I even got to work on my ‘dislike’ of heights. Seems if you add jaw dropping views, my brain tends to ignore the height.
So when we returned at the end of September, I got back to work. Three features that were started – ‘Grapevine’, ‘In The Studio’ and ‘Messin’ With The Music’ will continue in to 2020. We’ll see what else we come up with. There are a bunch of new Electrostatic Rhythm Pigs original songs in the works. We may even get a new tune from Steaming Mulch. And we’d like to get more eyes and ears on ChurchHouse Productions. More contact with like minded folk (hint – tell your friends).
So ends our yearly update. Hope your 2019 was great and your 2020 will be better.
Greetings. We’re back with another tune to be messed with. This time we’re honoring ‘Novocaine For The Soul’ by Eels. This was a fun song to work with. I really enjoy the anthemic, sing along nature of the song. Again, we stayed basically acoustic except for the bass guitar. The song has 12 string guitar, bass, mandolin, six string banjo and a little percussion with tambourine and egg shaker.
To give a wider, stereo feel the 12 string guitar foundation track was played twice and panned hard stereo left and right. I think giving a track a wide stereo sound is important and playing a duplicate instrument track is a great way to do it. The two tracks can be very similar, but will almost never be identical (unless you force that with computer manipulation) so you hear each track distinctly from each channel. We worked the same concept with the vocal tracks, recording the main vocal twice and adding two harmony tracks.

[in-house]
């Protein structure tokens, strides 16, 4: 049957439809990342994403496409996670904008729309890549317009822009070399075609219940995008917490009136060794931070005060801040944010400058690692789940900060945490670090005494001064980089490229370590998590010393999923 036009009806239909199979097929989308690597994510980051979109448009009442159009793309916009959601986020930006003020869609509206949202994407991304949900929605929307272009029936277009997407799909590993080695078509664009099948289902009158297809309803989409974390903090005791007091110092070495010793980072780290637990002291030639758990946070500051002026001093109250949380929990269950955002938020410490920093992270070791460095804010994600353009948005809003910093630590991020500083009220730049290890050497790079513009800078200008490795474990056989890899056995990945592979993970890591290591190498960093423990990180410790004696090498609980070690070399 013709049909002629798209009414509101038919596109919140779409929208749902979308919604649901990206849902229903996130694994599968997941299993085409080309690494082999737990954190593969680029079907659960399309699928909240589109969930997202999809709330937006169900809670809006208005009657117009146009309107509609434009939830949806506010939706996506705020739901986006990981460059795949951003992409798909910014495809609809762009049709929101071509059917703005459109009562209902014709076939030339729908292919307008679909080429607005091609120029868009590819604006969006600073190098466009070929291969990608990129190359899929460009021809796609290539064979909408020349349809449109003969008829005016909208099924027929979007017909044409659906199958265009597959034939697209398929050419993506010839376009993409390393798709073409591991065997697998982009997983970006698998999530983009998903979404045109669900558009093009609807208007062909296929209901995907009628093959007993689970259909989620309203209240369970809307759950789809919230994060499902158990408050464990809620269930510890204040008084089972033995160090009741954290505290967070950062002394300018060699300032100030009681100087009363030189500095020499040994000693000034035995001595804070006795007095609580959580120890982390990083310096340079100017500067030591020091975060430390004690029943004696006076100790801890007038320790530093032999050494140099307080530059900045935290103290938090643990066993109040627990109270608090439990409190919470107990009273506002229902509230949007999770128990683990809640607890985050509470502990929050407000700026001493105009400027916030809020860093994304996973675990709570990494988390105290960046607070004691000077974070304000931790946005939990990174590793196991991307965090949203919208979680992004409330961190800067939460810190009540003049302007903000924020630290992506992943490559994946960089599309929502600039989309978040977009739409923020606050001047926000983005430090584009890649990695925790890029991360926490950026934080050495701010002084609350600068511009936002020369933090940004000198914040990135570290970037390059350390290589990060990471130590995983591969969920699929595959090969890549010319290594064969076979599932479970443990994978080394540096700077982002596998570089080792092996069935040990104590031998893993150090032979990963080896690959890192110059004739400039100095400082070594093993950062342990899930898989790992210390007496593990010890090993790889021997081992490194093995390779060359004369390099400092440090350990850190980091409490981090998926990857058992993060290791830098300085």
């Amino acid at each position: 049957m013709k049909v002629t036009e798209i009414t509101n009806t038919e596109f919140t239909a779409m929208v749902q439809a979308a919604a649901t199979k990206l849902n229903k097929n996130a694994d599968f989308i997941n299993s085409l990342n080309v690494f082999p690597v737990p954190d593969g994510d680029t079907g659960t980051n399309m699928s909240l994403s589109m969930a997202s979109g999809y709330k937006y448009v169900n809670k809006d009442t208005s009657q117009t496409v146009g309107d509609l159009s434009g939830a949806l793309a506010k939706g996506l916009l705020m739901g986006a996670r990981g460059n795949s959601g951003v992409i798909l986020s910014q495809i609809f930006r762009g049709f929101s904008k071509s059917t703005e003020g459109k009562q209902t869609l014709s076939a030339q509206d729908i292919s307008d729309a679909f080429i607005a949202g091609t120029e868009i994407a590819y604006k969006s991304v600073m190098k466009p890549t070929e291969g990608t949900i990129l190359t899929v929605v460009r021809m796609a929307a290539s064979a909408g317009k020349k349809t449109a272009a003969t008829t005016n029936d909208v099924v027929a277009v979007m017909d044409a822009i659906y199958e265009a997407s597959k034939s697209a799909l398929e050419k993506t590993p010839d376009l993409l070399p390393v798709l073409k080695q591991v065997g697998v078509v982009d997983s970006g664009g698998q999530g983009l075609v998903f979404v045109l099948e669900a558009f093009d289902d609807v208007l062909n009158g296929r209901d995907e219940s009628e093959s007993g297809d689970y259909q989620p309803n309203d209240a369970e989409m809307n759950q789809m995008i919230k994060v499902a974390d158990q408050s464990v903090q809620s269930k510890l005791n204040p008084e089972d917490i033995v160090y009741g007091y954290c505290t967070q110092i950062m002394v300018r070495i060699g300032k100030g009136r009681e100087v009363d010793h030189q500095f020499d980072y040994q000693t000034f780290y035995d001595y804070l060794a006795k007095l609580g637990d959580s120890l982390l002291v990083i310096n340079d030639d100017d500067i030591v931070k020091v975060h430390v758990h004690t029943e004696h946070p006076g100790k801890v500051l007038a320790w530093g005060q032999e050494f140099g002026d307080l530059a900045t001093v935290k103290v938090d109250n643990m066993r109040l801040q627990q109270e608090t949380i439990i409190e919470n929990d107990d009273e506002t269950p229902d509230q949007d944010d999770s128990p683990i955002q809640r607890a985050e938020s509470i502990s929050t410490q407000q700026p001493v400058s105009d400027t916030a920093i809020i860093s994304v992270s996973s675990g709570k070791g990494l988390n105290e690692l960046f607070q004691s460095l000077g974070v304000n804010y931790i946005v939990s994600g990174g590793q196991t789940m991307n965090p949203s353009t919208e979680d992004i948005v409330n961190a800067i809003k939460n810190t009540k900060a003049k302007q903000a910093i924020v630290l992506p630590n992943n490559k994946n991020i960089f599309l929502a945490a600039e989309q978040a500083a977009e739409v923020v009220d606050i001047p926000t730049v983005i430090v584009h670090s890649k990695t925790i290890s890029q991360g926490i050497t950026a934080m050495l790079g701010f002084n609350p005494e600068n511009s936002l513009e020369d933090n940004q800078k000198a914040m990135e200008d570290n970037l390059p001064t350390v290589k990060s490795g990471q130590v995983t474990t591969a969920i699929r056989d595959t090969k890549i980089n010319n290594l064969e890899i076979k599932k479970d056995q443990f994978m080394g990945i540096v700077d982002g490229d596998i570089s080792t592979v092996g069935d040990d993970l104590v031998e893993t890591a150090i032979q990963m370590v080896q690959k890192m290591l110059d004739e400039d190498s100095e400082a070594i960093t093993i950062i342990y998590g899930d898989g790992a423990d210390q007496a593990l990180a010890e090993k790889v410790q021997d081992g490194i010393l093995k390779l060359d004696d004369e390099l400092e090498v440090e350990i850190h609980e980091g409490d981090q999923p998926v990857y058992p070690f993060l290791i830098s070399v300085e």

Another thing that made this song interesting was the key. We don’t usually change the song from the original key. Specific keys do give songs a certain feel. Major key versus minor key or in this case having the song in D flat instead of D. In the original song they did this by using capos on the guitars. We ended up down tuning the 12 string guitar a half note and transposing the chords so the guitar could be played in first position for a fuller, richer sound. A capo was used on the 6 string banjo. We also added a second mandolin track that acts as a ‘voice’, along the lines of playing a guitar lead.
We may not have said this before, but all the Messin’ songs are played by Electrostatic Rhythm Pigs. You can find these songs and the band’s original music on our SoundCloud account (we have links on this site). We’re also slowly adding all the band’s songs to our YouTube channel (here’s a link to our YouTube channel): https://www.youtube.com/channel/UC0vVN4p_KzvLg1DEuUSJoqw
This is the season for sharing. So please share our songs and videos with your friends. Add them to your Facebook feeds. Become a follower of our blog. Email us with questions or comments. We really appreciate your support.
So it’s time to throw another tune on the fire. We kept the same setup for this endeavor: same mic through the same pre-amp and compressor right in to the board – do the tracks straight through. To do what we wanted to with this song, we did add a few more tracks. So as you listen you’ll hear: 12 string guitar, 2 mandolin tracks, six string banjo (‘banjitar’ if you must), 5 string banjo, bass, washboard, tambourine, and cajon. We wanted to keep the fun feel so we tracked a bunch of vocals.
Soooooo………what does that give you? Our version of ‘Ballroom Blitz’ by The Sweet. I always thought the idea of Glam was over the top fun. Absolutely, wonderfully ridiculous. (If by some weird space/time issue you haven’t heard the original you must check it out). Hope you enjoy listening to it as much as we enjoyed making it.